CLOQUET — "Goon!"

The Ojibwe word for snow was a popular one as several Anishinaabe toddlers and their mothers and teachers trudged through the deep snow, the kids either delighting in last week's winter storm, or shedding a few tears, in need of a nap.

Netaa-niimid Persia Erdrich mimed a visual to a visitor indicating her son was tired, as the bundled-up group, shod in snowshoes or nestled into tiny sleighs, made its way along a forested trail in the blowing snow at a northern Minnesota Ojibwe immersion childcare center.

The goal was to check recently set rabbit snares, which, if effective, would result in lessons. But buried deep in goon, the snares were empty. Lighthearted conversations floated through the air, all in Ojibwe.

Such outings are crucial to the mission of the Fond du Lac Tribal College's Grandma's House: to create more first-language Ojibwe speakers and to raise children with clear Anishinaabe identities, aided by elders.

"This is really much bigger than reviving the language," said the center's grant manager, Gaagigegiizhigookwe Nicole Kneeland.

No one who speaks Ojibwe first — meaning English is their second language — remains on the Fond du Lac Reservation. A complex, descriptive language, it was traditionally taught orally. Today, many Anishinaabe tribes, including the Fond du Lac Band of Lake Superior Chippewa, invest in language programs to combat the crisis of language loss. Alumni of an adult immersion program at Fond du Lac, wanting a place to learn with their children, helped create Grandma's House in 2020.

"First-language speakers carry the sound," Kneeland said. "Ensuring our children know that sound is really important."

Grandma's House, a cooperative center that serves pregnant women and children up to age 5, gathers Ojibwe-speaking elders from other tribes in Minnesota and Canada to work with Anishinaabe kids and their parents. The traditional intergenerational aspect is both key to the immersive nature and unusual — its leaders know of no other Anishinaabe program like it, where elders play a major role in educating parents and their young children in a home-like setting, where no English is spoken.

The pandemic meant some virtual learning, but the families and teachers typically spend their days outside in traditional activities that follow the seasons. They garden, tap trees for maple syrup, harvest wild rice, construct wigwams and make trails. Inside, they prepare snacks, sing songs, nap and play with wooden toys. The curriculum encourages creativity and is Waldorf education-inspired.

The center is supported by the Blue Cross and Blue Shield of Minnesota Foundation, which invested in it after interviews with Anishinaabe elders who made connections between language and health, said Bukata Hayes, vice president of racial and health equity for the foundation.

"That's what we believe will make it more impactful," he said. "It's of the community and by the community, in terms of solutions."

Parents are offered a stipend to take part, because the program, which runs five hours a day four days a week, covers much of the workday.

Erdrich participates with her 2-year-old son. Daughter of author Louise Erdrich, she grew up in a house with items labeled in Ojibwe and has spent years studying the language, teaching at an Ojibwe immersion school near Hayward, Wis., before moving to Hermantown to be closer to Grandma's House.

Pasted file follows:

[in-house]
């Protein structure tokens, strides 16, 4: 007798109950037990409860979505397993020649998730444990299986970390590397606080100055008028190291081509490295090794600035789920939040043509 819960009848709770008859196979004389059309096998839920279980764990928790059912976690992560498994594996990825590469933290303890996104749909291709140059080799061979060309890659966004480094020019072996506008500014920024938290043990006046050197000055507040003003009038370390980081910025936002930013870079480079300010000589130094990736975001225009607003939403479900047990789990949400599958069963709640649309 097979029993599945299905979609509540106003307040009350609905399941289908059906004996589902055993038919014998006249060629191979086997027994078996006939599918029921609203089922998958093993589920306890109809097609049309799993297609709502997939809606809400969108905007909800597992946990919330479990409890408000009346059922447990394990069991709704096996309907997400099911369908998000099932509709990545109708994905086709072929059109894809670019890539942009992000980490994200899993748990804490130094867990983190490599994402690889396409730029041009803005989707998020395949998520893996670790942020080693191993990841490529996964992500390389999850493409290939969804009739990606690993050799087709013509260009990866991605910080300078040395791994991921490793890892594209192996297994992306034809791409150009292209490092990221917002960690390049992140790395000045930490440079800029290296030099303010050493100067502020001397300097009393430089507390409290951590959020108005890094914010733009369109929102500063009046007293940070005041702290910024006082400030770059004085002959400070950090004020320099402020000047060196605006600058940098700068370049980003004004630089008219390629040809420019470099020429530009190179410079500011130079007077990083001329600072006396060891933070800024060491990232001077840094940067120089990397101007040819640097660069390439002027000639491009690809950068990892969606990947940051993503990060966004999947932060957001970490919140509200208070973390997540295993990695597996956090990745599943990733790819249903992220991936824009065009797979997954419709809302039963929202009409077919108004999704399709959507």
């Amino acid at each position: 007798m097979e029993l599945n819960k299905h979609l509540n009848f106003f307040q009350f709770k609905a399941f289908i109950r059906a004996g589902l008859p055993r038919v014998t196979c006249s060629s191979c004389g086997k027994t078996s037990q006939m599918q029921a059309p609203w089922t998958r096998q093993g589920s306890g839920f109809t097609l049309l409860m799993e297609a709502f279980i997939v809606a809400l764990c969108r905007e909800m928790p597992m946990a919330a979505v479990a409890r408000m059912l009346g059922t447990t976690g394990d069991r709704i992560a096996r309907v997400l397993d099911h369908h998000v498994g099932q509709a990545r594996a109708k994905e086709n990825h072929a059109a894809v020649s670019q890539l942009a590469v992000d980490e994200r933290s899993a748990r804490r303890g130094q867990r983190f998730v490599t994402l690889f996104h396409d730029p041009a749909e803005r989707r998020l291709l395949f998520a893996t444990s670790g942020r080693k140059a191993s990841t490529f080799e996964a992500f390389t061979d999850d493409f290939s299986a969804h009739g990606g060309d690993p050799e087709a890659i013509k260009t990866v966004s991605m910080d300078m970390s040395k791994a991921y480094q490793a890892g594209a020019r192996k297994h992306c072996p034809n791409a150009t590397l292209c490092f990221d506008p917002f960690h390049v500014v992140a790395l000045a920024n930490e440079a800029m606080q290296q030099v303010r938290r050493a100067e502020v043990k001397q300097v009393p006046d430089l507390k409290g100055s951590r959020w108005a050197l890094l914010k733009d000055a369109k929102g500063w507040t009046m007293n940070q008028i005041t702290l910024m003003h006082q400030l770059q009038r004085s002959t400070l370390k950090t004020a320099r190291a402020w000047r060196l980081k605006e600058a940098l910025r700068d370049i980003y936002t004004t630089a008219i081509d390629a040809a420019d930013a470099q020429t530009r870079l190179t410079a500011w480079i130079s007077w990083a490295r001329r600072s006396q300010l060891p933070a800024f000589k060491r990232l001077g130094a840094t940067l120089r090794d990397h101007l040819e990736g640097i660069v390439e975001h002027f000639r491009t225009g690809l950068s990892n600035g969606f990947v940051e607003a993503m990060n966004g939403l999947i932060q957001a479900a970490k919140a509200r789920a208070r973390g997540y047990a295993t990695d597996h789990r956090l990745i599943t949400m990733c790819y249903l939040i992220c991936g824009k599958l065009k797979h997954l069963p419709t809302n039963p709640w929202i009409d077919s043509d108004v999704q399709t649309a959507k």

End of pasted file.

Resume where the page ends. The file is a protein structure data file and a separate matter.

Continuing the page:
Her son's abilities are starting to overtake her own, she said, because he doesn't need to translate from English in his head. He speaks in Ojibwe when he wakes from dreams and uses it when he's hungry or thirsty.

"It's indescribable, the feeling of hope for the survival of the language," she said.

But it can be a lonely path for parents wanting their children to learn, motivated to break the cycle of their families, Kneeland said. Many lost their ability to speak after attending federal residential schools.

For more than a century in these assimilationist schools across the United States and in Canada, Indigenous people were violently stripped of their languages, culture and traditions.

"We still carry that historical trauma," Kneeland said. "We are trying to make our people strong again and heal. The only way to truly know who you are is to know your language and culture."

The immersion program is a supportive community for parents as they do this work, she said, because not everyone sees the value in revitalizing a language not typically used in mainstream culture.

But the Ojibwe language and ancestral traditions are tied closely together — funerals and ceremonies for healing and naming are spoken in Ojibwe — heightening the need to understand.

"All our Anishinaabe teachings exist within the language and are shared and transferred through the language," said Miigis Gonzalez, a citizen of the Lac Court Oreilles Band of Lake Superior Ojibwe who has two children at Grandma's House. "I truly believe our ways are [key] to their well-being."

Ogimaawigwahebiik Koko Jones travels more than three hours from Nigigoonsiminikaaning First Nation near Fort Frances, Ontario, to teach both adults and young children at Fond du Lac. She sometimes rides with her son, and sometimes drives herself.

Jones's siblings were forced to attend a residential school in Canada where speaking Ojibwe was forbidden. When they returned, they no longer wanted to play with her.

"They said, 'Don't speak Indian, you're going to get hit,'" Jones said, because that had been their experience at the school. "We were disconnected."

Somehow Jones escaped their fate. And that's how her native language survived, she said. Today, the 83-year-old is intent on leaving something behind for younger generations.

"I can see their future, that someday they might be me," Jones said. "They are the ones who are going to pass it on."